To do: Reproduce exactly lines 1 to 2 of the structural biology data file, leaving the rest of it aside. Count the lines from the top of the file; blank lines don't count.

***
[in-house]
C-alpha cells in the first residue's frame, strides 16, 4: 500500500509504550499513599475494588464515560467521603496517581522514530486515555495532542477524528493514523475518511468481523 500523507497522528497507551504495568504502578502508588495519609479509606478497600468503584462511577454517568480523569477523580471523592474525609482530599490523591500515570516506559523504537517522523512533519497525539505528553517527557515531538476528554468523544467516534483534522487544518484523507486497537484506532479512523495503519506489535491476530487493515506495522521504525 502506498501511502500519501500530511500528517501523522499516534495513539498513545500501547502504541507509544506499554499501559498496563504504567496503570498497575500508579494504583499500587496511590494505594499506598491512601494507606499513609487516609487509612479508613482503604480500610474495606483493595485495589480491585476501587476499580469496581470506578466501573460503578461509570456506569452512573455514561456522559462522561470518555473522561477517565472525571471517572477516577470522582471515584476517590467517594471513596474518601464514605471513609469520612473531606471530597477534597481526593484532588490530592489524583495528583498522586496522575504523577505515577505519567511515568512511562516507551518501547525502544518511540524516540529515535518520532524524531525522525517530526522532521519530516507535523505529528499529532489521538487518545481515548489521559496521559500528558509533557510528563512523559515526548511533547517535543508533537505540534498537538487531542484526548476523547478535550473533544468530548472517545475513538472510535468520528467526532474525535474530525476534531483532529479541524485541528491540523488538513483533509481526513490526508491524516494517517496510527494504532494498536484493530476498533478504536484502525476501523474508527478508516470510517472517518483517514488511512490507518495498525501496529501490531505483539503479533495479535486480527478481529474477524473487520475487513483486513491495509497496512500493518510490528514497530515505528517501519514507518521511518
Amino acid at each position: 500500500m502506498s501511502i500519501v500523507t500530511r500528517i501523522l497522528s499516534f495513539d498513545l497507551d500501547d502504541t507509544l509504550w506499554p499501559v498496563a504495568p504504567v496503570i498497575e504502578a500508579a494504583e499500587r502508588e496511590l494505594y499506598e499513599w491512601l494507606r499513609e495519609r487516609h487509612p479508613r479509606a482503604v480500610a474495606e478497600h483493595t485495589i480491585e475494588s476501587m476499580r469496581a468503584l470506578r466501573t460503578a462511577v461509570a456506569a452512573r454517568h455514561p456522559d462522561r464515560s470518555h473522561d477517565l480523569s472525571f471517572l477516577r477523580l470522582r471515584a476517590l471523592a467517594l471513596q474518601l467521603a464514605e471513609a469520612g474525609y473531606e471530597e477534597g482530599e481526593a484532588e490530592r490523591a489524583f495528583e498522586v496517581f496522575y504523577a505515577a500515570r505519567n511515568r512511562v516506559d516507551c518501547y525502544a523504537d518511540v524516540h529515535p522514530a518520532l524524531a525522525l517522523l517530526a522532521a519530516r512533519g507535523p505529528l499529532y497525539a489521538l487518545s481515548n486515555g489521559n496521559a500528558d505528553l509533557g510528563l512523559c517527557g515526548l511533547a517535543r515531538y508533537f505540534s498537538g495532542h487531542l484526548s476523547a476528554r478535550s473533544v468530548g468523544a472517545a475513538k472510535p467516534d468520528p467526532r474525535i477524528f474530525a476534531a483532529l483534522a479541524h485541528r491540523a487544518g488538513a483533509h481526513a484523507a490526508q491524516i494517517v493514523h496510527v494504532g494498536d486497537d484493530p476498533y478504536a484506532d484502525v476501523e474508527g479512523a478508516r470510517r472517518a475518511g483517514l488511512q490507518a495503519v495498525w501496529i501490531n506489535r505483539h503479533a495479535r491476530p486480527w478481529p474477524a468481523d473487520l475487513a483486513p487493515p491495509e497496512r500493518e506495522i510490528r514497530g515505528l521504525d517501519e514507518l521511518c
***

[in-house]
C-alpha cells in the first residue's frame, strides 16, 4: 500500500509504550499513599475494588464515560467521603496517581522514530486515555495532542477524528493514523475518511468481523 500523507497522528497507551504495568504502578502508588495519609479509606478497600468503584462511577454517568480523569477523580471523592474525609482530599490523591500515570516506559523504537517522523512533519497525539505528553517527557515531538476528554468523544467516534483534522487544518484523507486497537484506532479512523495503519506489535491476530487493515506495522521504525 502506498501511502500519501500530511500528517501523522499516534495513539498513545500501547502504541507509544506499554499501559498496563504504567496503570498497575500508579494504583499500587496511590494505594499506598491512601494507606499513609487516609487509612479508613482503604480500610474495606483493595485495589480491585476501587476499580469496581470506578466501573460503578461509570456506569452512573455514561456522559462522561470518555473522561477517565472525571471517572477516577470522582471515584476517590467517594471513596474518601464514605471513609469520612473531606471530597477534597481526593484532588490530592489524583495528583498522586496522575504523577505515577505519567511515568512511562516507551518501547525502544518511540524516540529515535518520532524524531525522525517530526522532521519530516507535523505529528499529532489521538487518545481515548489521559496521559500528558509533557510528563512523559515526548511533547517535543508533537505540534498537538487531542484526548476523547478535550473533544468530548472517545475513538472510535468520528467526532474525535474530525476534531483532529479541524485541528491540523488538513483533509481526513490526508491524516494517517496510527494504532494498536484493530476498533478504536484502525476501523474508527478508516470510517472517518483517514488511512490507518495498525501496529501490531505483539503479533495479535486480527478481529474477524473487520475487513483486513491495509497496512500493518510490528514497530515505528517501519514507518521511518